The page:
Updated: Jun 22
In a world that is now almost completely virtual, with schools and workplaces going remote for months on end, it can be difficult to take typical, in-person inclusive practices and apply them to our new online spaces. But, as the TIES Center says, everyone must continue to ask themselves “where does inclusion exist in a social distancing world?”
Supporting inclusion and creating inclusive learning spaces is already challenging in many ways, so new restrictions have continued to put up barriers for our students with disabilities. However, even though it might feel like we are taking steps backward instead of forward right now, there are many simple ways we can continue to make inclusion a priority.
If you’re an educator or professional looking to make your classroom or office more inclusive, follow this list of ways to make online meeting spaces accessible:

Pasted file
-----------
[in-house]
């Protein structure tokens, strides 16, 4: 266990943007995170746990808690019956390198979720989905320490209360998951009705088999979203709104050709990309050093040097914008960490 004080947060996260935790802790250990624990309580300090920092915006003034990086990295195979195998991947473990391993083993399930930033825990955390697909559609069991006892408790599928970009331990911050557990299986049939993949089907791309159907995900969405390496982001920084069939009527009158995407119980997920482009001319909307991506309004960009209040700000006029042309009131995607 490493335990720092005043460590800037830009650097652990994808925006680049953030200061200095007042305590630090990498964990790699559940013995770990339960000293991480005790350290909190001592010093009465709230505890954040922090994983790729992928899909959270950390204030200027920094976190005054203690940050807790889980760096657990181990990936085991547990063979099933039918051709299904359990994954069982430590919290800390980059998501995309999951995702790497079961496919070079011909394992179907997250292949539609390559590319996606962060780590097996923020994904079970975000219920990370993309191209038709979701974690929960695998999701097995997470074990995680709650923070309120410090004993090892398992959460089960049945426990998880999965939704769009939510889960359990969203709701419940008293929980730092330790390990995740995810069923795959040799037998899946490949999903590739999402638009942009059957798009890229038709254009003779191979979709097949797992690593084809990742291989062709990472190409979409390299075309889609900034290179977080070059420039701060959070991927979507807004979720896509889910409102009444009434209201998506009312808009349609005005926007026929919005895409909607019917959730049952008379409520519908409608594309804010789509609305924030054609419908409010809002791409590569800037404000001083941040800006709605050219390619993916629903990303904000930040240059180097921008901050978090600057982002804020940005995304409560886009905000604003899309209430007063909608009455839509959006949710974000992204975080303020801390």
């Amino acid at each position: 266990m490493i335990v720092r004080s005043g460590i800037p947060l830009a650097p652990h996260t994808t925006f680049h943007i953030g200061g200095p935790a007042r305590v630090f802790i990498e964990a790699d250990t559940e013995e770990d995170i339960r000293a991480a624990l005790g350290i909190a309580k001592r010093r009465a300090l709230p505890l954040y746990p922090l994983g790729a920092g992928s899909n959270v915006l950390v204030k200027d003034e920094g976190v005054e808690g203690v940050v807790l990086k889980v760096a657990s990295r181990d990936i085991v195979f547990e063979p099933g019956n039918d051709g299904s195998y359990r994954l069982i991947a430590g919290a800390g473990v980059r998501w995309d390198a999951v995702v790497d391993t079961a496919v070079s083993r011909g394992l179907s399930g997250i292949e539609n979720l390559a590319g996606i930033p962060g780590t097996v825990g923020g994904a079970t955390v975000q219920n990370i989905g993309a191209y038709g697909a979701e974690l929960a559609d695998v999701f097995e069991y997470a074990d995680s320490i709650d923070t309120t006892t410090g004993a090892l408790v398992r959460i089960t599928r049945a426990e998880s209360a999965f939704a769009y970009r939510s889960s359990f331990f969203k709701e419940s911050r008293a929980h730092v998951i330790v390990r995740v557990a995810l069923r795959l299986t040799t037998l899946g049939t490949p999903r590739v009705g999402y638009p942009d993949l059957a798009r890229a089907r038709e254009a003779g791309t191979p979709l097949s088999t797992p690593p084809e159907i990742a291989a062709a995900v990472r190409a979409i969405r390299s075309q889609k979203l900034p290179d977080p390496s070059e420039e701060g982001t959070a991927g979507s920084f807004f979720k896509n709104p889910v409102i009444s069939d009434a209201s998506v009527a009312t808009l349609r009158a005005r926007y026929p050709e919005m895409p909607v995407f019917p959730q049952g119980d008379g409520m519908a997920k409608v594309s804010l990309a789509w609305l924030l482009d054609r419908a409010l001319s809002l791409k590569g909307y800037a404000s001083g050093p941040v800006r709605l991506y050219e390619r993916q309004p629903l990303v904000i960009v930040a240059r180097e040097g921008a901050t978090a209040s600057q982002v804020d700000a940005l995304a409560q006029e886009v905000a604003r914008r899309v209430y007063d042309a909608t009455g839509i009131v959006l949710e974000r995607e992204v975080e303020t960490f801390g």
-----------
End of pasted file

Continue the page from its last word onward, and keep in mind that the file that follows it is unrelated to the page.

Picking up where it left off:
Provide materials beforehand
Allowing students and colleagues to prepare beforehand by providing the materials early will help them be more equipped for the lesson or meeting, as well as help them follow along with the material throughout.
Offer closed captioning (CC)
Luckily for us, technology has advanced to the point that CC is relatively accurate. CC allows people in the deaf and hard of hearing community to be part of the conversation, but can also be useful for people who learn best through written and visual content.
Describe visuals and activate text to speech accessibility options
Describing visuals and using accessible documents that allow text to speech options opens the door to those with visual impairments.
Use nonverbal cues
One of the main ways humans communicate with one another is through nonverbal cues, and some people only communicate nonverbally. While it might seem silly to use nonverbal communication methods through an online platform, facial expressions and gestures are more important now than ever. Nonverbal cues add a lot to the conversation and help increase someone’s understanding of what is being said, so don’t shy away from being expressive and allowing others to communicate nonverbally.
Assign roles, such as a note-taker
While the pandemic means we can no longer have a “snack provider” role for mee